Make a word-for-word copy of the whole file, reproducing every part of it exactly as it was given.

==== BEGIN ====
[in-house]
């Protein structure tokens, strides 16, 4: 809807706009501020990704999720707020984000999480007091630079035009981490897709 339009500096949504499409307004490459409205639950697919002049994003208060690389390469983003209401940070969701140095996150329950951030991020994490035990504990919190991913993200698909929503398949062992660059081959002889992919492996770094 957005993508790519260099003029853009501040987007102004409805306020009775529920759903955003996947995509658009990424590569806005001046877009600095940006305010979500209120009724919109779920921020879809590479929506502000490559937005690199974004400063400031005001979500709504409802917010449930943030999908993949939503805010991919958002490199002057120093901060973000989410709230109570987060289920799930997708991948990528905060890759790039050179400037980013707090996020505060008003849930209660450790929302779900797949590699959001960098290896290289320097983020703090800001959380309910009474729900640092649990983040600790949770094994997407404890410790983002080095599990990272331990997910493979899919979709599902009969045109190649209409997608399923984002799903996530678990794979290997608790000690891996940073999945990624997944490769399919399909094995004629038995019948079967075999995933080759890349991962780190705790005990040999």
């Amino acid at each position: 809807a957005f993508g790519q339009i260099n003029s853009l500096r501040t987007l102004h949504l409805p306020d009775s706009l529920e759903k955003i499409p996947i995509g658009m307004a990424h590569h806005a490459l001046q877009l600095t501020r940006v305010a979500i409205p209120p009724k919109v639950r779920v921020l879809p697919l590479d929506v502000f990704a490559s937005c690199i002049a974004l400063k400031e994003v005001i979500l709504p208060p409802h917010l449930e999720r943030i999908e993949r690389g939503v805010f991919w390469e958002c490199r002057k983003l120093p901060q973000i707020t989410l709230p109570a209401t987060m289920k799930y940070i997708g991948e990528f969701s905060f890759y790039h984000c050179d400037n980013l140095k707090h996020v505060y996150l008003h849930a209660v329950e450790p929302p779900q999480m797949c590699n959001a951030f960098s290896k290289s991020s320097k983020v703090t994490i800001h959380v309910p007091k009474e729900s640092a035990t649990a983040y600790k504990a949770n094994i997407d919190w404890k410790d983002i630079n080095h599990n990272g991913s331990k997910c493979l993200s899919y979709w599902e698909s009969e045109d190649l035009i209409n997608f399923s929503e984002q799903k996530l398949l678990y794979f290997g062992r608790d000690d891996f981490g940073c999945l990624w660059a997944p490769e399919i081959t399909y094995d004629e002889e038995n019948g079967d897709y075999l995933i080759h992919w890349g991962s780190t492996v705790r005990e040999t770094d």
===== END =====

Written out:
[in-house]
């Protein structure tokens, strides 16, 4: 809807706009501020990704999720707020984000999480007091630079035009981490897709 339009500096949504499409307004490459409205639950697919002049994003208060690389390469983003209401940070969701140095996150329950951030991020994490035990504990919190991913993200698909929503398949062992660059081959002889992919492996770094 957005993508790519260099003029853009501040987007102004409805306020009775529920759903955003996947995509658009990424590569806005001046877009600095940006305010979500209120009724919109779920921020879809590479929506502000490559937005690199974004400063400031005001979500709504409802917010449930943030999908993949939503805010991919958002490199002057120093901060973000989410709230109570987060289920799930997708991948990528905060890759790039050179400037980013707090996020505060008003849930209660450790929302779900797949590699959001960098290896290289320097983020703090800001959380309910009474729900640092649990983040600790949770094994997407404890410790983002080095599990990272331990997910493979899919979709599902009969045109190649209409997608399923984002799903996530678990794979290997608790000690891996940073999945990624997944490769399919399909094995004629038995019948079967075999995933080759890349991962780190705790005990040999």
């Amino acid at each position: 809807a957005f993508g790519q339009i260099n003029s853009l500096r501040t987007l102004h949504l409805p306020d009775s706009l529920e759903k955003i499409p996947i995509g658009m307004a990424h590569h806005a490459l001046q877009l600095t501020r940006v305010a979500i409205p209120p009724k919109v639950r779920v921020l879809p697919l590479d929506v502000f990704a490559s937005c690199i002049a974004l400063k400031e994003v005001i979500l709504p208060p409802h917010l449930e999720r943030i999908e993949r690389g939503v805010f991919w390469e958002c490199r002057k983003l120093p901060q973000i707020t989410l709230p109570a209401t987060m289920k799930y940070i997708g991948e990528f969701s905060f890759y790039h984000c050179d400037n980013l140095k707090h996020v505060y996150l008003h849930a209660v329950e450790p929302p779900q999480m797949c590699n959001a951030f960098s290896k290289s991020s320097k983020v703090t994490i800001h959380v309910p007091k009474e729900s640092a035990t649990a983040y600790k504990a949770n094994i997407d919190w404890k410790d983002i630079n080095h599990n990272g991913s331990k997910c493979l993200s899919y979709w599902e698909s009969e045109d190649l035009i209409n997608f399923s929503e984002q799903k996530l398949l678990y794979f290997g062992r608790d000690d891996f981490g940073c999945l990624w660059a997944p490769e399919i081959t399909y094995d004629e002889e038995n019948g079967d897709y075999l995933i080759h992919w890349g991962s780190t492996v705790r005990e040999t770094d």